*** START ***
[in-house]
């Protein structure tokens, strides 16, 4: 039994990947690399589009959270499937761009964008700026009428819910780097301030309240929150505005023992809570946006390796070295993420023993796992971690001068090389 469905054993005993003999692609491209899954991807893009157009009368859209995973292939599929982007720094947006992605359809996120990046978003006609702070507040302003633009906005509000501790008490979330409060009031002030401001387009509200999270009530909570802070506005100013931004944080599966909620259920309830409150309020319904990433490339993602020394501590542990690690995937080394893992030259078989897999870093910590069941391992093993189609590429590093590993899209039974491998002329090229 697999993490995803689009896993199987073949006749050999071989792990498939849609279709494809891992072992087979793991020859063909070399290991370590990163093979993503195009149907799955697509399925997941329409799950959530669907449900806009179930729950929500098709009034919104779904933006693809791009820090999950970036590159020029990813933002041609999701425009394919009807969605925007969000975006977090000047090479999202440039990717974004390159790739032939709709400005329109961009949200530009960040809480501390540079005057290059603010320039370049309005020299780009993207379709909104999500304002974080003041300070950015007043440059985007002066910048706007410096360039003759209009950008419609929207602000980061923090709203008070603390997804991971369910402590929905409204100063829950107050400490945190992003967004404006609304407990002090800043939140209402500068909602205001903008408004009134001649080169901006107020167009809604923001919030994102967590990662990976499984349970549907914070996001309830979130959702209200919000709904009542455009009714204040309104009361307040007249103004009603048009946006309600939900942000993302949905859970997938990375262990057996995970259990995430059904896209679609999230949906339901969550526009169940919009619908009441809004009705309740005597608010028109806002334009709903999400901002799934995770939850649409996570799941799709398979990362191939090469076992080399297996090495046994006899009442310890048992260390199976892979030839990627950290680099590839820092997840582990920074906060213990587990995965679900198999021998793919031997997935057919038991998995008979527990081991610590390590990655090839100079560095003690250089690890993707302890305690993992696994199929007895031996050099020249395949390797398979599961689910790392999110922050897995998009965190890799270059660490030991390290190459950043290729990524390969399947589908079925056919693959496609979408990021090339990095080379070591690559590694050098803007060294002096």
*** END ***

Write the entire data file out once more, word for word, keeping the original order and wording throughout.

[in-house]
């Protein structure tokens, strides 16, 4: 039994990947690399589009959270499937761009964008700026009428819910780097301030309240929150505005023992809570946006390796070295993420023993796992971690001068090389 469905054993005993003999692609491209899954991807893009157009009368859209995973292939599929982007720094947006992605359809996120990046978003006609702070507040302003633009906005509000501790008490979330409060009031002030401001387009509200999270009530909570802070506005100013931004944080599966909620259920309830409150309020319904990433490339993602020394501590542990690690995937080394893992030259078989897999870093910590069941391992093993189609590429590093590993899209039974491998002329090229 697999993490995803689009896993199987073949006749050999071989792990498939849609279709494809891992072992087979793991020859063909070399290991370590990163093979993503195009149907799955697509399925997941329409799950959530669907449900806009179930729950929500098709009034919104779904933006693809791009820090999950970036590159020029990813933002041609999701425009394919009807969605925007969000975006977090000047090479999202440039990717974004390159790739032939709709400005329109961009949200530009960040809480501390540079005057290059603010320039370049309005020299780009993207379709909104999500304002974080003041300070950015007043440059985007002066910048706007410096360039003759209009950008419609929207602000980061923090709203008070603390997804991971369910402590929905409204100063829950107050400490945190992003967004404006609304407990002090800043939140209402500068909602205001903008408004009134001649080169901006107020167009809604923001919030994102967590990662990976499984349970549907914070996001309830979130959702209200919000709904009542455009009714204040309104009361307040007249103004009603048009946006309600939900942000993302949905859970997938990375262990057996995970259990995430059904896209679609999230949906339901969550526009169940919009619908009441809004009705309740005597608010028109806002334009709903999400901002799934995770939850649409996570799941799709398979990362191939090469076992080399297996090495046994006899009442310890048992260390199976892979030839990627950290680099590839820092997840582990920074906060213990587990995965679900198999021998793919031997997935057919038991998995008979527990081991610590390590990655090839100079560095003690250089690890993707302890305690993992696994199929007895031996050099020249395949390797398979599961689910790392999110922050897995998009965190890799270059660490030991390290190459950043290729990524390969399947589908079925056919693959496609979408990021090339990095080379070591690559590694050098803007060294002096």